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Best Design Software For Automation PCBs?

I believe creating custom break out PCBs for automated equipment is often a very good idea.  In fact, I’m getting ready to design several new ones that will replace a lot of laborious hand wiring.

However, if you have never created a PCB before, it can be pretty scary, with complex design software (that has to handle fine pitch surface mount packages at high speed), design rules, different Gerber formats, all kinds of questions from the PCB fab house (1 oz copper?  2 oz copper? HASL?) and all that.

Designing a typical automation break out PCB shouldn’t be that hard, since the requirements aren’t complex: through hole parts, low speeds, large traces, etc.  (OK, if you need to handle a lot of current, you have to start calculating and think about fancier boards).  The problem is finding a tool that can handle these simple requirements with simplicity.

I don’t know which software is best; I’d like to hear about any real world experiences.  If I had time, I’d like evaluate different PCB software from an automation OEM’s perspective, but that’s not going to happen for a while.

My suggestions right now are:

  • Look at popular hobby-oriented software; it’s likely to be simpler or have more support.  For example, although both Eagle PCB and KiCad are still pretty complex, there is a lot of support available on-line, and a substantial number of board houses will accept Eagle board files (so you don’t have to deal with Gerbers and such).
  • On-line (“cloud”) software such as 123D Circuits or Fritzing might be a viable option:  I’m pretty sure they’re a lot simpler than Eagle and KiCad, but I haven’t done enough research to know if they can create good break out PCBs.
  • Consider an integrated solution, using software provided by a PCB board house (such as PCB123 from Sunstone).  You might pay more and loose some flexibility, but gain simplicity.


1 Alex P { 02.08.14 at 11:33 am }

KiCad works great for me. It’s fairly easy to quickly make footprints and circuit symbols for the parts you want to use. I think I was pretty good in it by the time I did my second board with it and knew all the keyboard shortcuts for all the common tasks. I am not doing anything greater than 2 layers, and haven’t run into any gotchyas yet.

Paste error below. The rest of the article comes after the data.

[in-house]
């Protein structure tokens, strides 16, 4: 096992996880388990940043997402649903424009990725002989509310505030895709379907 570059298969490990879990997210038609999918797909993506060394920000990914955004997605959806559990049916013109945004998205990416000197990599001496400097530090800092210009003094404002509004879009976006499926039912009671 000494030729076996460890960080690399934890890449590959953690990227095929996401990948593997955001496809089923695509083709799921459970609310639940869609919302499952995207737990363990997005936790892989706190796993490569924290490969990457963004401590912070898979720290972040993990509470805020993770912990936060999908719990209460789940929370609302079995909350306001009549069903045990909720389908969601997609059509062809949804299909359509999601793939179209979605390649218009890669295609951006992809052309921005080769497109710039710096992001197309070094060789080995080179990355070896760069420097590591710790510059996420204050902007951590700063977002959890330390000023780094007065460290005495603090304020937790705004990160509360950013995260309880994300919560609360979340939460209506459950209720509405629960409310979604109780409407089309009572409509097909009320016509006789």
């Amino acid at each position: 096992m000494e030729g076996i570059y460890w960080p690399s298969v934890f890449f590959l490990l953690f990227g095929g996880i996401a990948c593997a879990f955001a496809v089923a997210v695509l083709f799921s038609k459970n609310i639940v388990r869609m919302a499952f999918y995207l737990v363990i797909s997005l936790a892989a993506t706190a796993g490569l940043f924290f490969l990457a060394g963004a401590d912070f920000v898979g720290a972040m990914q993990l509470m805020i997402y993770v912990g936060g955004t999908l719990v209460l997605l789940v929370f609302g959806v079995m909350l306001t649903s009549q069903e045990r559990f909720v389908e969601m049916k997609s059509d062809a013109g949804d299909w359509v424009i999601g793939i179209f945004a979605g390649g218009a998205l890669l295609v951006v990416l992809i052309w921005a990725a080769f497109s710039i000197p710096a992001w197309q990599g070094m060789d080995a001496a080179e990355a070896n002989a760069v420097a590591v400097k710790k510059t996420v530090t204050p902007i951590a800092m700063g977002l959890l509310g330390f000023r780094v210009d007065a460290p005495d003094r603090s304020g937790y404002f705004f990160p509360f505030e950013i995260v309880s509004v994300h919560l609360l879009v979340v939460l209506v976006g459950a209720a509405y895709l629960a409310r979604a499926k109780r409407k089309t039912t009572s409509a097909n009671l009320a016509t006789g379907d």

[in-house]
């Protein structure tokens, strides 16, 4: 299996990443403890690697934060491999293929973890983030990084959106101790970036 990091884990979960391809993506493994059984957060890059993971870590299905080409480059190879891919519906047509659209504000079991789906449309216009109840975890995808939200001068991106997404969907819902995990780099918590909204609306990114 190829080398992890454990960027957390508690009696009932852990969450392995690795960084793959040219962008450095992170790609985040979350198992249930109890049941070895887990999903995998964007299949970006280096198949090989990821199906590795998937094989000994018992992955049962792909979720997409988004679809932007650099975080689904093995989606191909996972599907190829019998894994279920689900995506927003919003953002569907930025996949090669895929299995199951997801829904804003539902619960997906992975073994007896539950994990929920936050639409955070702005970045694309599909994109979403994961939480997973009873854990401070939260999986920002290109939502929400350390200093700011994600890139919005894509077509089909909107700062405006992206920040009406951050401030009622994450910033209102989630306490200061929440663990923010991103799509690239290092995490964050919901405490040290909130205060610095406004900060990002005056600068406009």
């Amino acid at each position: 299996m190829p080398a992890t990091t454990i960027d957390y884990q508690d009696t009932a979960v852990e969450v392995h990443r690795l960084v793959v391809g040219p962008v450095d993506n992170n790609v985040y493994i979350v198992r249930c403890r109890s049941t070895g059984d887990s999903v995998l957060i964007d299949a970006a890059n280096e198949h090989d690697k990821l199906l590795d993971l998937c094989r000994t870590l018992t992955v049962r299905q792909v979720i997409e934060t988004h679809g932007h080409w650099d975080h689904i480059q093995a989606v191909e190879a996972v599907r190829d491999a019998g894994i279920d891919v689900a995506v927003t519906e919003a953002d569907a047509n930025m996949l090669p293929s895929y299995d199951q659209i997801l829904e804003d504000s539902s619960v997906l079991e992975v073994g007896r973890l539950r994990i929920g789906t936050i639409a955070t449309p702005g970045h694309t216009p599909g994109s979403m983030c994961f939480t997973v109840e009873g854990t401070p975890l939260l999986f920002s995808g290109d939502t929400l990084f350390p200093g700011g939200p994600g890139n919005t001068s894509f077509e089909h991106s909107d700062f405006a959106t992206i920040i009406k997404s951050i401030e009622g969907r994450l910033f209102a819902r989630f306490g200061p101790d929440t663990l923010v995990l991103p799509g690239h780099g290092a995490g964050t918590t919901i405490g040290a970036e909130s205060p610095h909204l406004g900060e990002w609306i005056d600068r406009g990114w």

2 Tony { 02.10.14 at 1:08 pm }

Thanks for the input; KiCad is on my to-try list, but no promises on when I get around to trying.

3 Dave M { 02.25.14 at 11:56 am }

Tony, I’ve had limited experience with a few packages but will comment anyway. I have used Protel DXP (now Altium), as well as KiCad and ExpressPCB.

Of the three, I used to think that ExpressPCB was the easiest — after all, you can design a schematic and PCB without even reading a manual or tutorial, it’s that straightforward. Ordering is a simple matter of clicking a button and entering your credit card.

There are a few issues with this solution, however. First, at the time I used it, I don’t recall finding an exhaustive repository of footprints and symbols, so I created them myself (it’s really easy). Secondly, you’re locked into their file format, as the software doesn’t export into others. Third, it’s really expensive to get your PCBs made.

Altium is something for professional board designers — at least that’s what I’ve been led to believe and am more than happy to just take that at face value. I remember it being a bit complicated when I used it back in 2001, and getting a PCB made seemed overly complicated, with having to export layers and gerbers and component BOMs. But that’s likely not an issue anymore.

My most recent experience has been with KiCad, and I find it to be pretty intuitive, also navigating the various tools in the chain confuses me pretty often. It’s usually when I have to update a schematic or footprint and want my board changed that I have to re-lookup the steps to regenerate the layout. There are numerous excellent tutorials, and my favorite one on YouTube is from Contextual Electronics.

And happily, board fabbing is super duper easy now. DorkbotPDX offered a service that would array designs from people around the world and do one batch order at ridiculously low prices — about $1 per sqin shipped! I got (3) 1sqin board shipped to me for $5 flat. DorkbotPDX recently changed its name to OSHPark, and it’s even easier to order now — you literally click a button, upload your gerbers, and it gives you an image preview of what your board is going to look like. It’s a total win.

I’ve been a big fan of your blog for the past 4+ years — keep on posting!

4 Dave M { 02.25.14 at 11:57 am }

I forgot to add that when I used ExpressPCB a few years ago, the boards were pretty poor — no silkscreen or soldermask for that super high price.

5 Tony { 02.26.14 at 9:22 am }

Thanks for your feedback and the kind comments. I am slowly working on my next post, but it’s been slow since I’ve had to do a lot of learning.

I really like the fab freedom Gerbers give you, but again, it’s not an intuitive process. I think it’s good to have a short list of several good fab houses; the best one might be different project to project. I hope to do a couple simple PCBs projects this year, and I think I’ll try OSHPark and Seeedstudio (in the past, I’ve used Sierra Proto Express for a 4-layer board, and Gold Phoenix for a set of 2-layer boards)

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